Lyn Taylor (PHASTAR) on behalf of the Sheffield Local RSS group organised a seminar on Bioinformatics which took place on the 27 February 2020. The speakers were Mark Dunning (director), Tim Freeman (PhD student) and Sokratis Kariotis (PhD student) all from the Sheffield Bioinformatics Core.
Mark began with an introduction to the 'Statistical and Data Analysis Challenges in Bioinformatics'. Bioinformatics is a multi-disciplinary subject that combines aspects of biology, computer science and statistics. Modern experimental techniques are able to generate vast amounts of data that can profile an individual's genome and offer insights into the development of disease and potential novel therapeutics. In this talk, Mark described the challenges faced by Bioinformaticians trying to deal with such data on a daily basis and the opportunities for collaboration with other disciplines to develop new analytical methods.
Following the introduction, Tim presented on 'Identifying genomic loci susceptible to systematic sequencing bias in clinical whole genomes'. Accurate next-generation sequencing (NGS) of genetic variants is key to many areas of science and medicine, such as cataloguing population genetic variation and diagnosing genetic diseases. Certain genomic positions can be prone to higher rates of systematic sequencing and alignment bias that limit accuracy, resulting in false positive variant calls.
Current standard practices to differentiate between loci that can and cannot be sequenced with high confidence utilise consensus between different sequencing methods as a proxy for sequencing confidence. These practices have significant limitations and alternative methods are required to overcome these. Tim described how their group have developed a novel statistical method based on summarising sequenced reads from whole genome clinical samples and cataloguing them in 'Incremental Databases' (IncDBs) that maintain individual confidentiality. Allele statistics were catalogued for each genomic position that consistently showed systematic biases with the corresponding NGS sequencing pipeline. They found systematic biases present at ~1‑3% of the human autosomal genome across five patient cohorts and identified which genomic regions were more or less prone to systematic biases, including large homopolymer flanks (OR=23.29-33.69) and the NIST high confidence genomic regions (OR=0.154-0.191). They confirmed their predictions on a gold-standard reference genome and showed that these systematic biases can lead to suspect variant calls within clinical panels. The results recommend increased caution to address systematic biases in whole genome sequencing and alignment. This study provides the implementation of a simple statistical approach to enhance quality control of clinically sequenced samples by flagging variants at suspect loci for further analysis or exclusion.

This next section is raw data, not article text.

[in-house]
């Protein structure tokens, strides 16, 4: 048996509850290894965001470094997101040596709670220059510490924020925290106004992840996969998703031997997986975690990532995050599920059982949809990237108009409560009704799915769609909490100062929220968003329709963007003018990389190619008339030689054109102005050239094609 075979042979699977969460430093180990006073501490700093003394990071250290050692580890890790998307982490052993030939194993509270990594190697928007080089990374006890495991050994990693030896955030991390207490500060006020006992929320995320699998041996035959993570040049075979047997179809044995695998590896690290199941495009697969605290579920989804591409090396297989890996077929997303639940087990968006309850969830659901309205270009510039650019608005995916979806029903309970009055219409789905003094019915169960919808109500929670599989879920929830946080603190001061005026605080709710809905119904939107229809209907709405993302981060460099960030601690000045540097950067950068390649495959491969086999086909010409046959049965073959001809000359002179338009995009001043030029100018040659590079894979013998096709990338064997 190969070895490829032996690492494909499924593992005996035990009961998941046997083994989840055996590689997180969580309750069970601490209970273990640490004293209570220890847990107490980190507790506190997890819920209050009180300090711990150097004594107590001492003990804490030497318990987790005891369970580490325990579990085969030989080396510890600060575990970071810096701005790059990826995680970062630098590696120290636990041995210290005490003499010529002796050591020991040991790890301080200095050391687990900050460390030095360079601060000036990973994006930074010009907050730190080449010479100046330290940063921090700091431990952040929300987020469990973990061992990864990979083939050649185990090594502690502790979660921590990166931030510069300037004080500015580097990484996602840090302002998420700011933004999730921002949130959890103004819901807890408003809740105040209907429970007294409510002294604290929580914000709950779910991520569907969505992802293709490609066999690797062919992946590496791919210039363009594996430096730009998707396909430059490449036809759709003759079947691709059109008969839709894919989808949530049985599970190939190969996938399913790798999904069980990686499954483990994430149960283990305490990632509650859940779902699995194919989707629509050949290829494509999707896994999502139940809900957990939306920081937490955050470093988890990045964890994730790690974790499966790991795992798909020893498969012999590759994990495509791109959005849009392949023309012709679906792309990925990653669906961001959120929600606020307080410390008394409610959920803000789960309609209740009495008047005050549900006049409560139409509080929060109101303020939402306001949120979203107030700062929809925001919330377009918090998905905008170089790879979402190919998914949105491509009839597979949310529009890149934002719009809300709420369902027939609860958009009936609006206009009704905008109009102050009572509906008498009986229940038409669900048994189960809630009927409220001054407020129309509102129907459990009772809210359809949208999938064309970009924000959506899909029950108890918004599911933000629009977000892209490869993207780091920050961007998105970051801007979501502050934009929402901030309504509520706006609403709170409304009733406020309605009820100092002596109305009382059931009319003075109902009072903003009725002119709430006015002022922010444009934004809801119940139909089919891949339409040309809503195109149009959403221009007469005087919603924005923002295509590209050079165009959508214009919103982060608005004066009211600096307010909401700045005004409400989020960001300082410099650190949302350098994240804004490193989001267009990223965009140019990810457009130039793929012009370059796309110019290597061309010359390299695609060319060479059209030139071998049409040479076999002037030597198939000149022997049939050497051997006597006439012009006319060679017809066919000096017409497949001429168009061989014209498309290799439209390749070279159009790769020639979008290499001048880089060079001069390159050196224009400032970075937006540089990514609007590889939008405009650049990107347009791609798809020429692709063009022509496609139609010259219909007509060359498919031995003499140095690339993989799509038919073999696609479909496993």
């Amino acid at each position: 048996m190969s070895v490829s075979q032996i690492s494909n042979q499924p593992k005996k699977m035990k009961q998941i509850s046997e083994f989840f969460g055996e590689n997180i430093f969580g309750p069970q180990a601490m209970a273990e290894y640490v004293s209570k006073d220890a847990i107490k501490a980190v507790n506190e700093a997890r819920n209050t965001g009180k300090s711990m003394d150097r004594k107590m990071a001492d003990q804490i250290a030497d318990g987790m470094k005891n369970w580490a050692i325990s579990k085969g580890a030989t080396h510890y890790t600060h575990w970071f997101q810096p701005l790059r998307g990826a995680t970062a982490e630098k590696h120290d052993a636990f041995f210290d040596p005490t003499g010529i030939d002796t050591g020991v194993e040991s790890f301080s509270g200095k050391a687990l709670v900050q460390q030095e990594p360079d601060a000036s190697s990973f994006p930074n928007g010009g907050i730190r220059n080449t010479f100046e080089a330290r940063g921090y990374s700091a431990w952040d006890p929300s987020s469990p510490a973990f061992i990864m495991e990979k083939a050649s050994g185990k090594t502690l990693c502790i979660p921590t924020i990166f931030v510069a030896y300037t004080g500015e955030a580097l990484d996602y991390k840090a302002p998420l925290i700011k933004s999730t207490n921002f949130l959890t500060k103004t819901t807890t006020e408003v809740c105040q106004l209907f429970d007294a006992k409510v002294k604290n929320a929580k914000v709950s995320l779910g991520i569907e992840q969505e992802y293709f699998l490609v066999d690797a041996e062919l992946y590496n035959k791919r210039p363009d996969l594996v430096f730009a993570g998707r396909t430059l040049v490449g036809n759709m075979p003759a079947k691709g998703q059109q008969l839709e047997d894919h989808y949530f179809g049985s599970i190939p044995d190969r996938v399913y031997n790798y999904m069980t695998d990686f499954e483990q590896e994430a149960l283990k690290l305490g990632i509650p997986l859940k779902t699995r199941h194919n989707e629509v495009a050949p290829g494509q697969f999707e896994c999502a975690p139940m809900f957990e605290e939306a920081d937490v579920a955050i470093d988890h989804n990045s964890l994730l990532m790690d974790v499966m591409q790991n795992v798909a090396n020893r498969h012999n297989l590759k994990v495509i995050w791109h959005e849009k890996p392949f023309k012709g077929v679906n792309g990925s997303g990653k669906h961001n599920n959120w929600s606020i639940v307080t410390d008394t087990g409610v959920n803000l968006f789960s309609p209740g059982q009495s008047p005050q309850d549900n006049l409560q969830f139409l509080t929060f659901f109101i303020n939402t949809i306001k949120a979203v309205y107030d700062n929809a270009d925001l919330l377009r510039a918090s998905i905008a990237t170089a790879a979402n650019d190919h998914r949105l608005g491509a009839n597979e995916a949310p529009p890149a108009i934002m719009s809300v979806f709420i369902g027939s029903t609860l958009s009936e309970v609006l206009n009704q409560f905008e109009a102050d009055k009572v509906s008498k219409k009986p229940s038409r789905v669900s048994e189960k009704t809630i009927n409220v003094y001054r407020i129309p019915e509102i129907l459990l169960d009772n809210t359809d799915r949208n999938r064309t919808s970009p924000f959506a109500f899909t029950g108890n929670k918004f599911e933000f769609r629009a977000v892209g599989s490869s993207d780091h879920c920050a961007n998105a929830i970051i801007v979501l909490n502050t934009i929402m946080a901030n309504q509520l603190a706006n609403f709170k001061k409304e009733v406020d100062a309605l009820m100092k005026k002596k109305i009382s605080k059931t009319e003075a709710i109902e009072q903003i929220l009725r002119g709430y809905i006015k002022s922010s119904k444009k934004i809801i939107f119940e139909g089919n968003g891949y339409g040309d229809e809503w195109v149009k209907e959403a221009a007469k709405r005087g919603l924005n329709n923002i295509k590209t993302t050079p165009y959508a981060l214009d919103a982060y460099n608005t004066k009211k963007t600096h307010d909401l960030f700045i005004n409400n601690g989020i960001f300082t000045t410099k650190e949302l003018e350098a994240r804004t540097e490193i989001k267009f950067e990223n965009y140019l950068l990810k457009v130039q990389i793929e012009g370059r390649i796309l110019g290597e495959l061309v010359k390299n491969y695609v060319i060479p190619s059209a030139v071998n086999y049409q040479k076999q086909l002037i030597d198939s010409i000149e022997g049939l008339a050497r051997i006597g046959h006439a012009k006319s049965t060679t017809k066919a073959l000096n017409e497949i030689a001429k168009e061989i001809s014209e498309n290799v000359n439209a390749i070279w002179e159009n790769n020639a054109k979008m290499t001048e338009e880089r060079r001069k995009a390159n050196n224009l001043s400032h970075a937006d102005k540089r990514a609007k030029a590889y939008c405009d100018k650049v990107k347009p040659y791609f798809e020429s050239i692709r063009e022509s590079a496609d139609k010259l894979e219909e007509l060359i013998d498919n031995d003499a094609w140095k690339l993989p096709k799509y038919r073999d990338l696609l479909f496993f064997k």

The seminar concluded with a presentation by Sokratis on 'Cluster analysis of whole-blood gene expression to uncover heterogeneity of Idiopathic Pulmonary Arterial Hypertension (IPAH), a difficult-to-diagnose rare disease that has mostly unknown causes and describes a heterogeneous group of conditions. Its diagnosis can often be delayed by up to three years from the first symptom as the disease is defined by a diagnosis of exclusion of other forms of PAH which leads to a heterogeneous population of patients and a difficulty to define IPAH structure. To decipher the features that characterise a health condition or a clinical phenotype, this study selects two robust and consistent spectral clustering models utilising RNA profiles to discriminate between finer independent sample subgroups. The clustering models extracted five pure IPAH and four mixed (IPAH/healthy) groups and the presence of significantly enriched clinical or genetic features was explored.
Discussion continued at the University Arms for food and drinks!